If fixing your smile is a priority in your dental agenda, you may need to get porcelain crowns. Porcelain crowns are fitted over your natural tooth to strengthen cracked, worn down, or otherwise weakened, teeth. Also known as a cap, an unplaced crown looks like a tooth which has a hole in the center at the bottom.
There is an inexpensive option but it won’t look as good.
You actually have a less expensive option when it comes to fixing your teeth; the composite bonding procedure. However, the problem with composite bonding is that the outcome is not as natural looking, and the treated tooth will be much more noticeable. On the other hand, porcelain is translucent enough to look like the natural dental enamel of your teeth, so porcelain crowns result in a more natural outcome for your tooth restoration. It does not hurt that porcelain is also stain resistant.
Porcelain crowns should not be used whimsically.
Some individuals might think that getting porcelain crowns is a panacea for all sorts of dental conditions. However, unless you have money to burn, you have to be selective with the reasons for getting porcelain crowns. One excellent reason to get the procedure is to rejuvenate very worn teeth. Teeth can get worn down when you grind them or because of other bad habits such as chewing ice. Another reason for getting a porcelain crown is a crack on the biting surface of your tooth. Unless treated with a crown, the crack could move deep into the tooth and cause the tooth to split in half. Crowns are also often used to strengthen a tooth following root canal therapy.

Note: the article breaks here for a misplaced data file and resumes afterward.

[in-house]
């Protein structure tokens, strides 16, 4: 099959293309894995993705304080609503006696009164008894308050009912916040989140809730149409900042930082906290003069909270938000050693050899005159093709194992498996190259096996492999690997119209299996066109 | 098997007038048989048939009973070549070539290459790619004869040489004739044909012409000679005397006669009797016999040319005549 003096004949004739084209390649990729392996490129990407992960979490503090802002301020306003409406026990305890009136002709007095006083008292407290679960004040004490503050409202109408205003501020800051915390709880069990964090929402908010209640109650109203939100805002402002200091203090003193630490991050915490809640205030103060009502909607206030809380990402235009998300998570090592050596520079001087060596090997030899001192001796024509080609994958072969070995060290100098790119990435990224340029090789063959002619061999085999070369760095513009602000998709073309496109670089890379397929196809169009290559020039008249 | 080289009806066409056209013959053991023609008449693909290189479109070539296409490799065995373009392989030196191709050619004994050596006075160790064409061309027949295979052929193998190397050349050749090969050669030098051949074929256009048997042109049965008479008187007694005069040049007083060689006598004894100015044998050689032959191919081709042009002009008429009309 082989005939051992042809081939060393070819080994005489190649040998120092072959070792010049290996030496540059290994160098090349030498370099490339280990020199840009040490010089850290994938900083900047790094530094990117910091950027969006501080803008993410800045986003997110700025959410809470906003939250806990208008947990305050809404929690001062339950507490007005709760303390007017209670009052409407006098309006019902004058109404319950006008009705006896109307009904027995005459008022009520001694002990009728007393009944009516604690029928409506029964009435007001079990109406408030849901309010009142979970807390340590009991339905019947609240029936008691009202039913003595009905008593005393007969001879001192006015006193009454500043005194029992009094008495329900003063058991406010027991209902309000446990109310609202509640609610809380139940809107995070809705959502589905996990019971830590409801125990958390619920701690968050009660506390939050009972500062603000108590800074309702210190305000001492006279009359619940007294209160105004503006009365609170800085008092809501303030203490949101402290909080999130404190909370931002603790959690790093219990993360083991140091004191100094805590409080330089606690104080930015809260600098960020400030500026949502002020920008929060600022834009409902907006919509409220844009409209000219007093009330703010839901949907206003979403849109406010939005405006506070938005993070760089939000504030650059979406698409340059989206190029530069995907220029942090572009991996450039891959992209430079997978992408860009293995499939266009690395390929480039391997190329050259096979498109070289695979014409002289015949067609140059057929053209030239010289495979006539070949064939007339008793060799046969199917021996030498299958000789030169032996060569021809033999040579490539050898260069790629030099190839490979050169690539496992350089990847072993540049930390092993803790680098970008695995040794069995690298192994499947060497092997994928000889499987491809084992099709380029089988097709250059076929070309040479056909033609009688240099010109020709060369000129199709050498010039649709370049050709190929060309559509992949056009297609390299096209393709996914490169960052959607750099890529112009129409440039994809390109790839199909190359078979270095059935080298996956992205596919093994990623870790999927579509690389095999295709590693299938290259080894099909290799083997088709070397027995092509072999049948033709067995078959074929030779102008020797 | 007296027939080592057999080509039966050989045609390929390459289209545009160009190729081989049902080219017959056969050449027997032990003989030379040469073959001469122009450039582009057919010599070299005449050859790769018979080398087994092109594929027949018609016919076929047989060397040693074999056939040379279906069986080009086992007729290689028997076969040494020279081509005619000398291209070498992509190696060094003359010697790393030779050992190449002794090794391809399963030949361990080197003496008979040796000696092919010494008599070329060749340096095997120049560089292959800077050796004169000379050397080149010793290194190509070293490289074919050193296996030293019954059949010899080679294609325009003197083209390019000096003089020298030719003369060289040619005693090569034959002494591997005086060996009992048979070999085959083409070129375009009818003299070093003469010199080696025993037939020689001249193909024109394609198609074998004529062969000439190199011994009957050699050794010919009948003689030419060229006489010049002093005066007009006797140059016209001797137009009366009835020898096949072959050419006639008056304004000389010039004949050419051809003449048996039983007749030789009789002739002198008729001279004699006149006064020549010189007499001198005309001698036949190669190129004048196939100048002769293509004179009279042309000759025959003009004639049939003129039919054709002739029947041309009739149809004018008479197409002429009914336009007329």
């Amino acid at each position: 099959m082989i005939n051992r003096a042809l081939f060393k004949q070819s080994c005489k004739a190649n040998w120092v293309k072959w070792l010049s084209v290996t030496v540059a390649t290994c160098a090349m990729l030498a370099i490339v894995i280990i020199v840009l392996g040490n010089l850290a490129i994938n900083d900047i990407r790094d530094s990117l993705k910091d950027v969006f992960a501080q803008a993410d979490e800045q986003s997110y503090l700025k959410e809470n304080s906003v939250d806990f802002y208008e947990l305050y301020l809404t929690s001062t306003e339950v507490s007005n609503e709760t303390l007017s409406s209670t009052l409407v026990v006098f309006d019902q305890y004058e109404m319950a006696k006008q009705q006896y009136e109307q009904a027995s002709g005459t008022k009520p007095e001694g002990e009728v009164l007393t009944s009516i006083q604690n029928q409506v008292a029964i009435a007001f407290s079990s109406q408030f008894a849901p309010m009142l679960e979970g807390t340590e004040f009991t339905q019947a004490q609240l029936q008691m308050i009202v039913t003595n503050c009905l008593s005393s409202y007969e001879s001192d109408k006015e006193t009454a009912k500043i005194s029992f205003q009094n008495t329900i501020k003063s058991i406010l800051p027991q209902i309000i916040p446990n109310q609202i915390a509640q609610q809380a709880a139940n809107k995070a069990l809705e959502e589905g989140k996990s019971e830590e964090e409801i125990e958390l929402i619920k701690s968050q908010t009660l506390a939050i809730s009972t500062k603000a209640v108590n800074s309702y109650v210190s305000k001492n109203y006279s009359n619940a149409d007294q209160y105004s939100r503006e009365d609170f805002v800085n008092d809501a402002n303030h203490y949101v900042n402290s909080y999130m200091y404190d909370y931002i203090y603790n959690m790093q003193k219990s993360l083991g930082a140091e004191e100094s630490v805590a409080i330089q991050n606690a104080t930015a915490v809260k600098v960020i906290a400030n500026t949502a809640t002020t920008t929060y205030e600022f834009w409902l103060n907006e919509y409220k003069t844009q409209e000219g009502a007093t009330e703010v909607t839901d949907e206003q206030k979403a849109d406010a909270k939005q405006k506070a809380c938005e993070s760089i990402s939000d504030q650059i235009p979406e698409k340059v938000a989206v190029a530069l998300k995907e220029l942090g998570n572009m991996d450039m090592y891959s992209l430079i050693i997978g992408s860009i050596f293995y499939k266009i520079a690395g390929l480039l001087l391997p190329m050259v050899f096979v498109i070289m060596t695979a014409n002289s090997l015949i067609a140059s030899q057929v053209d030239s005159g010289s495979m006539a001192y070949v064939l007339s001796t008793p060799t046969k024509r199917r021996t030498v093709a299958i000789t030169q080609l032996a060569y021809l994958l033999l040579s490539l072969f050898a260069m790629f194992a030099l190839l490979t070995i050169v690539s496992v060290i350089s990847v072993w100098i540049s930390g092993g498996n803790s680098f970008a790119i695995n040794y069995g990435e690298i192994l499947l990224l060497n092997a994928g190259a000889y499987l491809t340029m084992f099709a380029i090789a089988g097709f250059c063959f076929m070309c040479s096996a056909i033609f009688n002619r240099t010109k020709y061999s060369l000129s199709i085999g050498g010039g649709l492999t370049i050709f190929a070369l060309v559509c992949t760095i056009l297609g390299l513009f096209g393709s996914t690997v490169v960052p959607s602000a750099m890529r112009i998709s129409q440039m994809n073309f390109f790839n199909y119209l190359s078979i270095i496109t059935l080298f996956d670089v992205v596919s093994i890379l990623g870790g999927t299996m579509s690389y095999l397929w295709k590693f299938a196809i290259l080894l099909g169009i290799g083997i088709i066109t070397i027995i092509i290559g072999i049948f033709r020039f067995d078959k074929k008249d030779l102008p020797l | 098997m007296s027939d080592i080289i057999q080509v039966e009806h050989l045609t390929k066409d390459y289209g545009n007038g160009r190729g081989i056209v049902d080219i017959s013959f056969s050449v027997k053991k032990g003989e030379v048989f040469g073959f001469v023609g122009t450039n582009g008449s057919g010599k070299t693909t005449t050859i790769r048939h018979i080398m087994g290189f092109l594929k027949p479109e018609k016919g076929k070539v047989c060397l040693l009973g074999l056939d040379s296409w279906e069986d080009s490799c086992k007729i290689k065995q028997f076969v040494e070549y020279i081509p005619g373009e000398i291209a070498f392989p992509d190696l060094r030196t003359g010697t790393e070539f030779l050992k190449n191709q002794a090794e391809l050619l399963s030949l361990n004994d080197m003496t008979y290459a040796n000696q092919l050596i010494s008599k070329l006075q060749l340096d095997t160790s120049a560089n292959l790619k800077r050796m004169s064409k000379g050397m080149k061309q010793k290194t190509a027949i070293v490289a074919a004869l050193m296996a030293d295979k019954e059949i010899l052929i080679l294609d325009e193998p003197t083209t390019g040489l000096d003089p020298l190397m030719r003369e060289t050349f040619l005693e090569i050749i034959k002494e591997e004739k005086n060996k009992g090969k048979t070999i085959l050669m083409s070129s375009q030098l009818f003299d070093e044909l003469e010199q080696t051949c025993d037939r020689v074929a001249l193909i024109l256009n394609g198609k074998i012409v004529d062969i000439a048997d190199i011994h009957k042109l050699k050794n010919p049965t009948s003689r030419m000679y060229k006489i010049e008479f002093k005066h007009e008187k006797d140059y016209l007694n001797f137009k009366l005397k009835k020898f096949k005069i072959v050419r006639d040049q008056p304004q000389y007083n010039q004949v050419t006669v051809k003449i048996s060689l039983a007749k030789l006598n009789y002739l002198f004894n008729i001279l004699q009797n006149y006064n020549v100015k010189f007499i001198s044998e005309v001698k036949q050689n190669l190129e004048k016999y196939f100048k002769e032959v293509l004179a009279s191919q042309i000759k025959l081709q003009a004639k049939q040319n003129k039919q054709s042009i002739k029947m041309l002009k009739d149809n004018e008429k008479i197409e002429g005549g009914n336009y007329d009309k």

Porcelain crowns can be used to replace lost teeth.
Nobody wants to lose a tooth. However, if that does happen, it’s essential to rebound and figure out a way to have the missing tooth replaced. Porcelain crowns can be attached to the top of a dental implant which is drilled into the empty dental socket. Of all the different ways that you can replace missing teeth, dental implants are the most resilient, given that they are osseointegrated into the jawbone of the patient, providing a very secure attachment for prosthetic teeth. This means that you can eat, chomp and chew as much as you want without fear of losing your new tooth.
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